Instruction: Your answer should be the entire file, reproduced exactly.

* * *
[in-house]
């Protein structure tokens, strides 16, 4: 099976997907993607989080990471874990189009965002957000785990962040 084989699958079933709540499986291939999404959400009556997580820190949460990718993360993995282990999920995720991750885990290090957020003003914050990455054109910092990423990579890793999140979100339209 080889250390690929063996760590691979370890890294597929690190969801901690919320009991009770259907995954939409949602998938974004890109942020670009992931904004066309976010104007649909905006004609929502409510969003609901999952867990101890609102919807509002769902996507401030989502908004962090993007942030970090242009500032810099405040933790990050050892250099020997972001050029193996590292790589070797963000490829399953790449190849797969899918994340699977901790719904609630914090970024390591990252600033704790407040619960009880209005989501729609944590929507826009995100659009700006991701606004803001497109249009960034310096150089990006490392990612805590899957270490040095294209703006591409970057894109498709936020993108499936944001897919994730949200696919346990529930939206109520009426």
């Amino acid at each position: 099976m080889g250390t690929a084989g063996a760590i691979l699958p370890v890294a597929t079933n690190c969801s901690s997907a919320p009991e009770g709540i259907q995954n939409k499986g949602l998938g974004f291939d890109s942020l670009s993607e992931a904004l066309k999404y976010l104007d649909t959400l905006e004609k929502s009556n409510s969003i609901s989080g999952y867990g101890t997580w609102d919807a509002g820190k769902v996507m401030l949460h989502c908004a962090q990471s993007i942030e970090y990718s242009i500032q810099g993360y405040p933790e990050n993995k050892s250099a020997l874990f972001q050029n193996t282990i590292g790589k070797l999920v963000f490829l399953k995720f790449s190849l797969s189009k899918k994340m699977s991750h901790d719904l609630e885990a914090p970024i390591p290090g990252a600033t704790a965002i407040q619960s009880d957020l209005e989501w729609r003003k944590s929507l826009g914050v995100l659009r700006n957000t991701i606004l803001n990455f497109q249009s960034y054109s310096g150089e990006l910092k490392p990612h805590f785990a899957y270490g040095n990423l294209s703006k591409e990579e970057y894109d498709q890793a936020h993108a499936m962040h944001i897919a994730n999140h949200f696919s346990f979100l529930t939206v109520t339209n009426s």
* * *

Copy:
[in-house]
């Protein structure tokens, strides 16, 4: 099976997907993607989080990471874990189009965002957000785990962040 084989699958079933709540499986291939999404959400009556997580820190949460990718993360993995282990999920995720991750885990290090957020003003914050990455054109910092990423990579890793999140979100339209 080889250390690929063996760590691979370890890294597929690190969801901690919320009991009770259907995954939409949602998938974004890109942020670009992931904004066309976010104007649909905006004609929502409510969003609901999952867990101890609102919807509002769902996507401030989502908004962090993007942030970090242009500032810099405040933790990050050892250099020997972001050029193996590292790589070797963000490829399953790449190849797969899918994340699977901790719904609630914090970024390591990252600033704790407040619960009880209005989501729609944590929507826009995100659009700006991701606004803001497109249009960034310096150089990006490392990612805590899957270490040095294209703006591409970057894109498709936020993108499936944001897919994730949200696919346990529930939206109520009426």
């Amino acid at each position: 099976m080889g250390t690929a084989g063996a760590i691979l699958p370890v890294a597929t079933n690190c969801s901690s997907a919320p009991e009770g709540i259907q995954n939409k499986g949602l998938g974004f291939d890109s942020l670009s993607e992931a904004l066309k999404y976010l104007d649909t959400l905006e004609k929502s009556n409510s969003i609901s989080g999952y867990g101890t997580w609102d919807a509002g820190k769902v996507m401030l949460h989502c908004a962090q990471s993007i942030e970090y990718s242009i500032q810099g993360y405040p933790e990050n993995k050892s250099a020997l874990f972001q050029n193996t282990i590292g790589k070797l999920v963000f490829l399953k995720f790449s190849l797969s189009k899918k994340m699977s991750h901790d719904l609630e885990a914090p970024i390591p290090g990252a600033t704790a965002i407040q619960s009880d957020l209005e989501w729609r003003k944590s929507l826009g914050v995100l659009r700006n957000t991701i606004l803001n990455f497109q249009s960034y054109s310096g150089e990006l910092k490392p990612h805590f785990a899957y270490g040095n990423l294209s703006k591409e990579e970057y894109d498709q890793a936020h993108a499936m962040h944001i897919a994730n999140h949200f696919s346990f979100l529930t939206v109520t339209n009426s």